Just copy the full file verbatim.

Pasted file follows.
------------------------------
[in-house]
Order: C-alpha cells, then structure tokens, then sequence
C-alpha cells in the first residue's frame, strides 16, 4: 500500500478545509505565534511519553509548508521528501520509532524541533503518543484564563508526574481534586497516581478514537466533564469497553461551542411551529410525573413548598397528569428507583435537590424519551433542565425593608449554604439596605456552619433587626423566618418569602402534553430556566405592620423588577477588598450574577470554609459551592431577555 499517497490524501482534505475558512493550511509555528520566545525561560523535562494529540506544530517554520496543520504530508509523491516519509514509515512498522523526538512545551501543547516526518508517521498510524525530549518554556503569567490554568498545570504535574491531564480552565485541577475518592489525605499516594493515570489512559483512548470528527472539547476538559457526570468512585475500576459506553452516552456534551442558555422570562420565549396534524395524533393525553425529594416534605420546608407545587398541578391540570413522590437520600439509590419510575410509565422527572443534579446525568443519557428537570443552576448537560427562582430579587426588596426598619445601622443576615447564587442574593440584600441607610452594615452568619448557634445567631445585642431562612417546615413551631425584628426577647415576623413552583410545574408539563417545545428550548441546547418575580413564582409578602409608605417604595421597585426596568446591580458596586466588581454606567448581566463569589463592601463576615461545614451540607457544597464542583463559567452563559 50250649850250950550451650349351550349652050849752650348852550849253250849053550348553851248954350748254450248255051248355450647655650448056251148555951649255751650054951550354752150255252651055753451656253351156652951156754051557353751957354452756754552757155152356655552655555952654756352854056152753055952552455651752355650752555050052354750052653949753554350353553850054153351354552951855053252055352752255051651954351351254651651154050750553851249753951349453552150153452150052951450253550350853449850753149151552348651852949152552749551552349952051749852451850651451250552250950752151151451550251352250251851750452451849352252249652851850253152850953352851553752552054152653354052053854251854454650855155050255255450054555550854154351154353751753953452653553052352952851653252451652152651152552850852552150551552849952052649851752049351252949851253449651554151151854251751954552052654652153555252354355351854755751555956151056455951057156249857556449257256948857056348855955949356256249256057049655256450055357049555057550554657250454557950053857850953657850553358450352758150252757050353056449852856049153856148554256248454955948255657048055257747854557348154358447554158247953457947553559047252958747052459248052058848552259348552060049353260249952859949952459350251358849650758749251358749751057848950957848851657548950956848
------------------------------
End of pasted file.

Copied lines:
[in-house]
Order: C-alpha cells, then structure tokens, then sequence
C-alpha cells in the first residue's frame, strides 16, 4: 500500500478545509505565534511519553509548508521528501520509532524541533503518543484564563508526574481534586497516581478514537466533564469497553461551542411551529410525573413548598397528569428507583435537590424519551433542565425593608449554604439596605456552619433587626423566618418569602402534553430556566405592620423588577477588598450574577470554609459551592431577555 499517497490524501482534505475558512493550511509555528520566545525561560523535562494529540506544530517554520496543520504530508509523491516519509514509515512498522523526538512545551501543547516526518508517521498510524525530549518554556503569567490554568498545570504535574491531564480552565485541577475518592489525605499516594493515570489512559483512548470528527472539547476538559457526570468512585475500576459506553452516552456534551442558555422570562420565549396534524395524533393525553425529594416534605420546608407545587398541578391540570413522590437520600439509590419510575410509565422527572443534579446525568443519557428537570443552576448537560427562582430579587426588596426598619445601622443576615447564587442574593440584600441607610452594615452568619448557634445567631445585642431562612417546615413551631425584628426577647415576623413552583410545574408539563417545545428550548441546547418575580413564582409578602409608605417604595421597585426596568446591580458596586466588581454606567448581566463569589463592601463576615461545614451540607457544597464542583463559567452563559 50250649850250950550451650349351550349652050849752650348852550849253250849053550348553851248954350748254450248255051248355450647655650448056251148555951649255751650054951550354752150255252651055753451656253351156652951156754051557353751957354452756754552757155152356655552655555952654756352854056152753055952552455651752355650752555050052354750052653949753554350353553850054153351354552951855053252055352752255051651954351351254651651154050750553851249753951349453552150153452150052951450253550350853449850753149151552348651852949152552749551552349952051749852451850651451250552250950752151151451550251352250251851750452451849352252249652851850253152850953352851553752552054152653354052053854251854454650855155050255255450054555550854154351154353751753953452653553052352952851653252451652152651152552850852552150551552849952052649851752049351252949851253449651554151151854251751954552052654652153555252354355351854755751555956151056455951057156249857556449257256948857056348855955949356256249256057049655256450055357049555057550554657250454557950053857850953657850553358450352758150252757050353056449852856049153856148554256248454955948255657048055257747854557348154358447554158247953457947553559047252958747052459248052058848552259348552060049353260249952859949952459350251358849650758749251358749751057848950957848851657548950956848